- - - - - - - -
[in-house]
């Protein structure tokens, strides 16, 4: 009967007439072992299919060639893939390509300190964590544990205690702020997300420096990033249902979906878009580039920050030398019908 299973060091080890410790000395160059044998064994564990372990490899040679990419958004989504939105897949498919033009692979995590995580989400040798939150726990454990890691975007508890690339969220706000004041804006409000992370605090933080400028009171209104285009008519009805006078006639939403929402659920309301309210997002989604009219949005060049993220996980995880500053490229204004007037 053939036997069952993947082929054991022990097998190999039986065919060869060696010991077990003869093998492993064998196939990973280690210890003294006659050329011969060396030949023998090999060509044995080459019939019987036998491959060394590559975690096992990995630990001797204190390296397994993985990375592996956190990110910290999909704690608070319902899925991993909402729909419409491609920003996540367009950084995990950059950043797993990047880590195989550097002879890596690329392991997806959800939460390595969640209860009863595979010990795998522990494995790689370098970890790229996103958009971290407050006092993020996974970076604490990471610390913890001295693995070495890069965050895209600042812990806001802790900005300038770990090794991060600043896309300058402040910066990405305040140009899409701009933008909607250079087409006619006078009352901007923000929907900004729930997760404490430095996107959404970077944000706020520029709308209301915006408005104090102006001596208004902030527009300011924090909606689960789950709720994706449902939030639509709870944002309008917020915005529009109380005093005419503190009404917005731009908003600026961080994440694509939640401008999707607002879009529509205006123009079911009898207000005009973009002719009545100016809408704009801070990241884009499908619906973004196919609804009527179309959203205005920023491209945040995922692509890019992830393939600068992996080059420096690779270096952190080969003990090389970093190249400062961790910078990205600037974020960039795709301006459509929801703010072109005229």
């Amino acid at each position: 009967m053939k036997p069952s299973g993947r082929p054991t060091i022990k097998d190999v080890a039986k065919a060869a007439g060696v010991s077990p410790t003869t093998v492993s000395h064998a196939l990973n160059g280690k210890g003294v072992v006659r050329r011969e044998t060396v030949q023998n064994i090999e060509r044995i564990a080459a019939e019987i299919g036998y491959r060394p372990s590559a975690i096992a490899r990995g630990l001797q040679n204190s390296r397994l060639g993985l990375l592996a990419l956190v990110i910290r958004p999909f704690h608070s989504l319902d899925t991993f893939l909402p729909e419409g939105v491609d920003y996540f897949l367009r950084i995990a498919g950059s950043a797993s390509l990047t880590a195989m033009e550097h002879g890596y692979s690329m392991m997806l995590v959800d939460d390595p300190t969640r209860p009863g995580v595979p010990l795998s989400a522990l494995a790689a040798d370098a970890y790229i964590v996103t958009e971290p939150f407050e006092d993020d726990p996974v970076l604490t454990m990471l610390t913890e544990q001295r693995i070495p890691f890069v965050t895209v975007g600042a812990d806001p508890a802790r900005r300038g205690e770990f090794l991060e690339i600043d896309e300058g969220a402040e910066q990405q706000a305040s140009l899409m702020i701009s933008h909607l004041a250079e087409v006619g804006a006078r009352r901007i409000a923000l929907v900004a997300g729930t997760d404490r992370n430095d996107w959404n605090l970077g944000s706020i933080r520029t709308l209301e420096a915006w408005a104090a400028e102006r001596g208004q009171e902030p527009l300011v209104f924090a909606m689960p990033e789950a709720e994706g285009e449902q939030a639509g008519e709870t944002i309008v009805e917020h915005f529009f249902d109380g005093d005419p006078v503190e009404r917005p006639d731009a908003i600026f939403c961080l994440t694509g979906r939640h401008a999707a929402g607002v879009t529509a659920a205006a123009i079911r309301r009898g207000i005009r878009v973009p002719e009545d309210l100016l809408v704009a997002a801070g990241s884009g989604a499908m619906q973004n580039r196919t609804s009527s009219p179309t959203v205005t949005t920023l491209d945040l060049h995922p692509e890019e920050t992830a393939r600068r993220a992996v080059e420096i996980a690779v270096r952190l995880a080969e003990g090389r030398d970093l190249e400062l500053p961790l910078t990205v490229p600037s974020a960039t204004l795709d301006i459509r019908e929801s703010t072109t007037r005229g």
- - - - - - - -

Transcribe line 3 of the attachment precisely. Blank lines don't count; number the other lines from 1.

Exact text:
């Amino acid at each position: 009967m053939k036997p069952s299973g993947r082929p054991t060091i022990k097998d190999v080890a039986k065919a060869a007439g060696v010991s077990p410790t003869t093998v492993s000395h064998a196939l990973n160059g280690k210890g003294v072992v006659r050329r011969e044998t060396v030949q023998n064994i090999e060509r044995i564990a080459a019939e019987i299919g036998y491959r060394p372990s590559a975690i096992a490899r990995g630990l001797q040679n204190s390296r397994l060639g993985l990375l592996a990419l956190v990110i910290r958004p999909f704690h608070s989504l319902d899925t991993f893939l909402p729909e419409g939105v491609d920003y996540f897949l367009r950084i995990a498919g950059s950043a797993s390509l990047t880590a195989m033009e550097h002879g890596y692979s690329m392991m997806l995590v959800d939460d390595p300190t969640r209860p009863g995580v595979p010990l795998s989400a522990l494995a790689a040798d370098a970890y790229i964590v996103t958009e971290p939150f407050e006092d993020d726990p996974v970076l604490t454990m990471l610390t913890e544990q001295r693995i070495p890691f890069v965050t895209v975007g600042a812990d806001p508890a802790r900005r300038g205690e770990f090794l991060e690339i600043d896309e300058g969220a402040e910066q990405q706000a305040s140009l899409m702020i701009s933008h909607l004041a250079e087409v006619g804006a006078r009352r901007i409000a923000l929907v900004a997300g729930t997760d404490r992370n430095d996107w959404n605090l970077g944000s706020i933080r520029t709308l209301e420096a915006w408005a104090a400028e102006r001596g208004q009171e902030p527009l300011v209104f924090a909606m689960p990033e789950a709720e994706g285009e449902q939030a639509g008519e709870t944002i309008v009805e917020h915005f529009f249902d109380g005093d005419p006078v503190e009404r917005p006639d731009a908003i600026f939403c961080l994440t694509g979906r939640h401008a999707a929402g607002v879009t529509a659920a205006a123009i079911r309301r009898g207000i005009r878009v973009p002719e009545d309210l100016l809408v704009a997002a801070g990241s884009g989604a499908m619906q973004n580039r196919t609804s009527s009219p179309t959203v205005t949005t920023l491209d945040l060049h995922p692509e890019e920050t992830a393939r600068r993220a992996v080059e420096i996980a690779v270096r952190l995880a080969e003990g090389r030398d970093l190249e400062l500053p961790l910078t990205v490229p600037s974020a960039t204004l795709d301006i459509r019908e929801s703010t072109t007037r005229g």